RBI will need to print more notes and the cash gap will persist for some more time.
New Delhi: While experts are postulating new theories and customers still facing dry ATMs, the cash chaos seems to have stemmed from a government decision. Last year it decided to stop printing of Rs 2,000 currency notes and forgot to revisit it. Sources said the government must have thought of phasing out Rs 2,000 banknotes at that time.
While the government has blamed low circulation of Rs 2,000 notes on possible hoarding, it has not acknowledged its own role in the crisis, said a banker.
Another banker remarked that the problem was waiting to happen. In India, the demand for low-value cash is always high as it’s an informal economy with a large base of lower and middle income groups, he said and added, if not replenished with fresh high value notes in time, the crisis would happen.
According to sources, in April 2017, RBI sought out the government to print Rs 100 crore worth of Rs 2,000 notes, which the finance ministry declined. The status quo remains till date, they added.
On Thursday, a finance ministry source said the government tried to replace Rs 2,000 currency notes with Rs 500 bank notes, and there seems to be some issues here. It must have happened that not enough Rs 500 notes were printed, which could have matched the requirement of Rs 2,000 bills.
However, there could be multiple reasons for the situation like logistical issues, elections, they said. According to another report, there has been a sharp decline in the supply of Rs 2,000 notes to the currency chests.
It flies in the face of the fact that there are no elections in Telagana or other states but for Karnataka.
According to an RBI report, the share of newly introduced Rs 2,000 notes in the total value of currency in circulation was 50.2 per cent at the end of March 2017. In terms of numbers, it was 3,285 million pieces.
According to a newspaper report, RBI stopped supplying these notes from July 2017. Similarly, the value of currency in bank chests also declined sharply.
To meet the “unusual” currency demand, the government, according to DEA secretary SC Garg, has decided to increase printing of Rs 500 notes by five times. But he didn’t speak on printing or increasing the printing of Rs 2,000 notes.
“There is no need for supplying Rs 2,000 notes as it’s in oversupply. The total worth of Rs 2,000 notes in the system is Rs 7 lakh crore, which is huge and the supply of Rs 2,000 note beyond this is not required. Besides, lower denominations notes are in oversupply,” he had said.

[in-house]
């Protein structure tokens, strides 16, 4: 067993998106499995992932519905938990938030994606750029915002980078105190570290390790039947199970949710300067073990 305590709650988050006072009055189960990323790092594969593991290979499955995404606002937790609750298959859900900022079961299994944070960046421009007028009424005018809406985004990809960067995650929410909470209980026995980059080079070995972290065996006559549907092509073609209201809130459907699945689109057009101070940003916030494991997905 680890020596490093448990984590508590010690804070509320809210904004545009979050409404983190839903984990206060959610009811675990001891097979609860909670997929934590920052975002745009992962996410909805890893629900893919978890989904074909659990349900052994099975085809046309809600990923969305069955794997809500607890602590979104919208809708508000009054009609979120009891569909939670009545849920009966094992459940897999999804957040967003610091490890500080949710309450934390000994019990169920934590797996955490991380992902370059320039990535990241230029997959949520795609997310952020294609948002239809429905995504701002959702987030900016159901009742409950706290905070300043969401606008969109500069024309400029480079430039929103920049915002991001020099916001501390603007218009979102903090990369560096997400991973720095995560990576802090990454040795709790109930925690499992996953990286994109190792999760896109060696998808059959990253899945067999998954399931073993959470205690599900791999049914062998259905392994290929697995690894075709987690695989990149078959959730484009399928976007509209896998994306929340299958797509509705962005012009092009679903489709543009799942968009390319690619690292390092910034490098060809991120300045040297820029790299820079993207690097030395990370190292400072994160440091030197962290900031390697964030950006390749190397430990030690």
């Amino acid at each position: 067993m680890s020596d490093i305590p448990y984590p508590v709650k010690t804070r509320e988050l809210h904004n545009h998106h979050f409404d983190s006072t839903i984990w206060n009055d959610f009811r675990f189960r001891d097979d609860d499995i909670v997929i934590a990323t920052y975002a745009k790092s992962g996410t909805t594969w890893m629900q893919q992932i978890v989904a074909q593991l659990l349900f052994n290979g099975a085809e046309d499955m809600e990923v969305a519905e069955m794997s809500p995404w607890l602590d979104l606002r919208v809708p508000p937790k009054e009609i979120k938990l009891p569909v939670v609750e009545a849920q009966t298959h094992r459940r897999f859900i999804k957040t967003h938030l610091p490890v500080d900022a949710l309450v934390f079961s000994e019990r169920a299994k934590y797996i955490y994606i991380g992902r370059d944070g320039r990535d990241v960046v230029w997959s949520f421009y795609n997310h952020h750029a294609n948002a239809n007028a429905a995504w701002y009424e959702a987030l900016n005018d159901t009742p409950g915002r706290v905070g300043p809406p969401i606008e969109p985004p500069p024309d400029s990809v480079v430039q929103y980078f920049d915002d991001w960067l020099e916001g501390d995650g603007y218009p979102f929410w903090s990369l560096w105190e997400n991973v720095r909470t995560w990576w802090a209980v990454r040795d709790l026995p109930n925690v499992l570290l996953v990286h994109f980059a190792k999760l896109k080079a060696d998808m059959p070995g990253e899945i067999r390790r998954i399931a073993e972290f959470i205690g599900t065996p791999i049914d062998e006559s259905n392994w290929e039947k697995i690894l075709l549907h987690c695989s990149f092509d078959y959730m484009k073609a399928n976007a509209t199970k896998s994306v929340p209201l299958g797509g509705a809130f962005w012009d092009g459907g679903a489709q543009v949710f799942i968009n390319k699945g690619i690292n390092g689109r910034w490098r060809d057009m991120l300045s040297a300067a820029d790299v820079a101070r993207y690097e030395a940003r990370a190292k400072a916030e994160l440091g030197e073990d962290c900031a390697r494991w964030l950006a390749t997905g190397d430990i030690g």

A banker said it appears that this is exactly what may have happened. According to an RBI report, the share of newly introduced Rs 2,000 notes in total value of currency in circulation was 50.2 per cent at the end of March 2017. In terms of numbers, it was 3,285 million pieces.
According to another report, there has been a sharp decline in supply of Rs 2,000 notes to bank chests.
Meanwhile, Neeraj Vyas, DMD (chief operating officer), SBI, said, “of the 40,000 ATMs owned by SBI, 32,000 have been recalibrated and are disbursing the new Rs 200 notes.”
Dhananjay Sinha, head Institutional Research at Emkay Global Financial
Services, said, “We have studied all election years right from 1998 till date and didn’t find any evidence of currency demand rising during election time. Also there is no clear official guidance to RBI to restrain printing of notes. We feel after demonetisation, the pace at which the value of notes that were getting replenished was slow and that could be one of the reasons that led to the recent cash crunch.”
“Since November 2016 when demonetisation happened, if you observe these 15 months of remonetisation, we saw that nearly half the time, RBI was printing Rs 2,000 notes. Only in the second half it printed lower denomination notes of Rs 500, Rs 200, Rs 50 or so. Prior to demonetisation, the rate at which the currency outstanding was growing was 12-15 per cent. After remonetisation up to March the currency outstanding has touched Rs 18 lakh crore which is what we were prior to demonetisation. But if you take into account the organic demand for the currency assuming a growth of 7-8 per cent then there is shortfall in the order of demand of Rs 1.30-Rs 1.40 lakh crore. It is likely that the RBI will need to print more notes and the cash gap will persist for some more time,” added Sinha.